From Michael Foley
The Next American Revolution
The sign said “Trump is a Ruskie”. Another read “I’m Still with HER.” And others: “Thank you Obama,” “Thank you Michelle.” At the Inauguration protests and at the Women’s March, loyal Democrats and Hillary supporters turned out to defend their party. On the dais Inauguration Day, Democratic Congress people wore buttons that said “Save Our Care,” meaning Obamacare. And at the Justice Department, the investigations went on into ties of Trump people with the Russians.
None of this is unexpected. None out of line. But it bespeaks an eagerness – largely unconscious on most people’s part, no doubt – to defend the party that was from the party that might be. To reassure Democratic loyalists that “It wasn’t our fault” that Trump won.
Whatever the verdict on that question, it’s clear that the Democratic Party has alienated voters, and not just its supposed working class base. The young, the left, the hyper-educated didn’t turn out for the Party’s standard bearer. More tellingly, as Bernie Sanders pointed out, the Party has been losing elections for a long time, so that today Republicans control most state legislatures and governors’ seats, not to mention both houses of Congress and the Supreme Court. And this was a party that was deeply divided almost up to election day in November and a wreck when Obama took office eight years ago. A party whose wars in Iraq and Afghanistan were deeply unpopular when it lost control of Congress two years before Obama’s ascendancy, and which subsequently brought the nation to the brink of economic ruin.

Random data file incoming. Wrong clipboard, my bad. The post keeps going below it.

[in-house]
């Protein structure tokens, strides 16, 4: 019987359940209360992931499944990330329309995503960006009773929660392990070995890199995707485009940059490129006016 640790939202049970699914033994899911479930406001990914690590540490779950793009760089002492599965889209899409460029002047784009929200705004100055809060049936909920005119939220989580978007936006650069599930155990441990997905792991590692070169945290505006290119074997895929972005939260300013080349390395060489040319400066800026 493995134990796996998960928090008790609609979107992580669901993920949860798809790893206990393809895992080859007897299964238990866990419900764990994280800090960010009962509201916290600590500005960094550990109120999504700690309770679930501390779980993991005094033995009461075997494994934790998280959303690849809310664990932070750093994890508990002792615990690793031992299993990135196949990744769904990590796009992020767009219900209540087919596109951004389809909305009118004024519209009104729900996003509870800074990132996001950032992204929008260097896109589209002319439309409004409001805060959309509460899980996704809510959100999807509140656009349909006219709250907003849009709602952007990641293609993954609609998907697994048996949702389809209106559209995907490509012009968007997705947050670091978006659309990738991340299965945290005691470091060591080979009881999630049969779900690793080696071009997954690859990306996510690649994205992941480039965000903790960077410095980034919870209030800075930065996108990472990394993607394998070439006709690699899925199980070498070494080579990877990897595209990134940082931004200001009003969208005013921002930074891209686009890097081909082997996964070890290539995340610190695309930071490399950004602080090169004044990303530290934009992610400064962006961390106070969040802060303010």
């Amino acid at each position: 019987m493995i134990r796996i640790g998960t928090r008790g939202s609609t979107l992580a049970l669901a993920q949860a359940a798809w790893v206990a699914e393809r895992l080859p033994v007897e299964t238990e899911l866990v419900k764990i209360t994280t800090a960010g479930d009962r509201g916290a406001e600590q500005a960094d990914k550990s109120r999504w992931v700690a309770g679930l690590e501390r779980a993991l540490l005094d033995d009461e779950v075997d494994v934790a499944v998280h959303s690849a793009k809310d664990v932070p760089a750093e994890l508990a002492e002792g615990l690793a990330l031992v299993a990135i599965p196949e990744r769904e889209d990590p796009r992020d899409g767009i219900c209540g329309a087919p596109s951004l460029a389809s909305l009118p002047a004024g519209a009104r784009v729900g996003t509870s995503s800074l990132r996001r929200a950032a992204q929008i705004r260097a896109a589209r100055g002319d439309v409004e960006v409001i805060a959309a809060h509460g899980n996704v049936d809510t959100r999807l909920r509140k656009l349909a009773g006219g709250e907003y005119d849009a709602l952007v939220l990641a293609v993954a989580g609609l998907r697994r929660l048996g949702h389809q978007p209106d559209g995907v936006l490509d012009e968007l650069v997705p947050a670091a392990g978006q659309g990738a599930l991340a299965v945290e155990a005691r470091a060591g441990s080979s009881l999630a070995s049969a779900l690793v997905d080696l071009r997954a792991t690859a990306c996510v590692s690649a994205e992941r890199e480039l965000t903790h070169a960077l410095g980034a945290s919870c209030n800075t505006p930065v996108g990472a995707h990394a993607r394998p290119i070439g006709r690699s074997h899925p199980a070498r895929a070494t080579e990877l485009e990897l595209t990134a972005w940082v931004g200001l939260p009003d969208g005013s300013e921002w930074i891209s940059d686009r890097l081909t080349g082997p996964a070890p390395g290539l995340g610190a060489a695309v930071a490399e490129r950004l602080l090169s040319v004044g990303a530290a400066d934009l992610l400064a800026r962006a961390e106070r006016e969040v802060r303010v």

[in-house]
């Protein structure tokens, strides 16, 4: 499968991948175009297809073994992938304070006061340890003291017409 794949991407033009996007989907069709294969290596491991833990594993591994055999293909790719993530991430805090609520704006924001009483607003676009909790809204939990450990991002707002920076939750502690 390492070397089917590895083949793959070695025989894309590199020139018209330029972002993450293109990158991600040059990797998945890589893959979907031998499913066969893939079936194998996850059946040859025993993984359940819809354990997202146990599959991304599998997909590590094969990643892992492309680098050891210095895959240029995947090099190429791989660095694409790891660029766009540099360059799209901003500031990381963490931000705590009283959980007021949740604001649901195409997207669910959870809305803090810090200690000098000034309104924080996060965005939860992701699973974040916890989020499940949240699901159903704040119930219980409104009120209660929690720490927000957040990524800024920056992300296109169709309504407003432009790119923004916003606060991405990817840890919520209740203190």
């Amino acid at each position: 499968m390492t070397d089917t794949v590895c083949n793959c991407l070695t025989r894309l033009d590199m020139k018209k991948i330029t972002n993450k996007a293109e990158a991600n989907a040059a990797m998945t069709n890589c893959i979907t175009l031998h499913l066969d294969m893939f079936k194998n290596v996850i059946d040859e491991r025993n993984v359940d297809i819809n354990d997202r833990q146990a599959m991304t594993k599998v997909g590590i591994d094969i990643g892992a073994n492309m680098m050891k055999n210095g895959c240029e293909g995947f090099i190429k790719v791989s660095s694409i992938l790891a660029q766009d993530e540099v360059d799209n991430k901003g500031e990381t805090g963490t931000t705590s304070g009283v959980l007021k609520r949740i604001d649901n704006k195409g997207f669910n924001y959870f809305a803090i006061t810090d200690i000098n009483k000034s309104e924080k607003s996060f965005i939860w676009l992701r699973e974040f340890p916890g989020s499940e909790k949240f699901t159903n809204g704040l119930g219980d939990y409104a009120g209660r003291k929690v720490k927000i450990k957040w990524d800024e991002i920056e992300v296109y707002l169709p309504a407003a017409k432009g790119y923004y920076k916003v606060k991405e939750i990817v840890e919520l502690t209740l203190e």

As Bernie Sanders pointed out in his gentle way after the election, when you’ve lost as many games as the Democrats have, you have to conclude you’re doing something wrong.
The current upwelling of outrage at the Trump administration, with all its revolutionary potential, simply cannot become another opportunity for the Democrats of business as usual to take the stage again.